emotionally unstable. But they discover who they are, and Gino eventually learns he can go on living
and loving his hard-won woman. But such is not to be. The law does close in, in simple ways that
the couple never suspect, as they accuse each other of betrayal. Ironically, they spill the beans
several times - Gino even blabs the whole story to an endearingly trusting prostitute, Anita (Dhia
Cristiani). Their downfall has nothing to do with their foolish behavior or emotional breakdowns.
It's as if they were meant to be caught all along.
A very interesting subplot circles around Gino's involvement with a travelling barker who calls himself
The Spaniard (Elio Marcuzzo). The Spaniard pays Gino's fare when he's caught on a train without a
ticket, and takes a liking to him immediately. Later, they're buddies, with Gino helping the street
salesman by carrying around an advertising sign. Part of The Spaniard's act is telling fortunes, and
he shows up later, after the murder, to try and get Gino to come back on the road with him. He knows
what's happened without having to be told, and we wonder if he's going to figure in yet more sordid
doings. There are definite signals of The Spaniard being attracted to Gino, but neither that
undercurrent or anything else about The Spaniard resolves itself, as it might in a Hollywood screenplay.
Ossessione has that kind of random, vague reality about it. Gino and Giovanni never catch on,
but he audience is made very aware of the everpresent police detectives who hover like vultures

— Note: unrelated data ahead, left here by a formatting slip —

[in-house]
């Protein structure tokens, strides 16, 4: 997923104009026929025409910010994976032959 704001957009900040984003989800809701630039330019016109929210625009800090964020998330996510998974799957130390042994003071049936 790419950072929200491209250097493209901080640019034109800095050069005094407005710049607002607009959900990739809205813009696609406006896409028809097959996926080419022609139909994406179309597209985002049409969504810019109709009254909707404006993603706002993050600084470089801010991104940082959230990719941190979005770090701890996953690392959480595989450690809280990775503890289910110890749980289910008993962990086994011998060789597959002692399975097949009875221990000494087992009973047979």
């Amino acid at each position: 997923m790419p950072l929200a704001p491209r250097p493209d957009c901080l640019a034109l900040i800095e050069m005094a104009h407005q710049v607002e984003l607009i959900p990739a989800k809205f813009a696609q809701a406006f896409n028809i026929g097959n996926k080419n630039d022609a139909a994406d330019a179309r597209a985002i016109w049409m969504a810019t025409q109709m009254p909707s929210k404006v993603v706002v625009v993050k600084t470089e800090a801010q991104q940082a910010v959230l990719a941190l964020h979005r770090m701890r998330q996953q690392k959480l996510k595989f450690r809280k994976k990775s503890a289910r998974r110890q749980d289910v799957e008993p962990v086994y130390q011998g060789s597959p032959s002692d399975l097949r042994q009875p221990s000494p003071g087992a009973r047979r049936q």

awaiting their opportunity.
The two leads are terrific, giving natural performances that haven't dated. Clara Calamai is well
known by horror fans for her appearance in Dario Argento's 1975 Deep Red; she's also
in Visconti's The Witches from 1966. The resemblance is just superficial, but I can't help
but think of her as a more human Joan Crawford, especially in some of her emotional closeups.
While admiring Visconti's achievement, one has to realize that his movie predates Double
Indemnity which in 1944 inaugurated this particular homicidal subgenre in America. Not only
that, but because of the war, it can be assumed (I hope) that Italian audiences at the time weren't
seeing American movies. Visconti's film has to be considered as springing separate from Hollywood
influence. But not entirely, as the law courts quickly halted exhibition of the movie as an
unauthorized version of the Cain novel.
The credited editor Mario Serendrai's name sounded so familiar, Savant had to look him up. He has quite a
track record in his later career, as not only an editor, but as a screenwriter as well - particularly
on some top Mario Bava films.
Speaking of Bava, Image's DVD of Ossessione comes from Alfredo Leone, who's been the DVD-producing
source for many of the Image Mario Bava Collection releases. Savant's read only second-hand the
information that Ossessione was a film destroyed by the Italian Fascists, and that only
secondary source materials now exist, and was expecting a print as ragged and gloomy as what showed
on Los Angeles' Z Channel twenty years ago. This copy is much better. It's no bed of
roses, but it looks darn good, given the dire history of the title. The image does lack good
contrast or fine detail, yet there are few breaks or damage marks. The sound is quite adequate.
There's hiss, and an opera contest section has some strangely muted levels. It would appear to come
from the best surviving copy, as opposed to the dupes of dupes that circulated previously.
The English subs are removable, for you who parlare la Italiana. There aren't any extras; The
cover illustration is derived from original ad art, except I wonder if Luchino Visconti's credit
would have been first, or so large ...?
On a scale of Excellent, Good, Fair, and Poor,
Video: Fair +
Sound: Fair +
Packaging: Keep case
Reviewed: July 28, 2002
DVD Savant Text © Copyright 2007 Glenn Erickson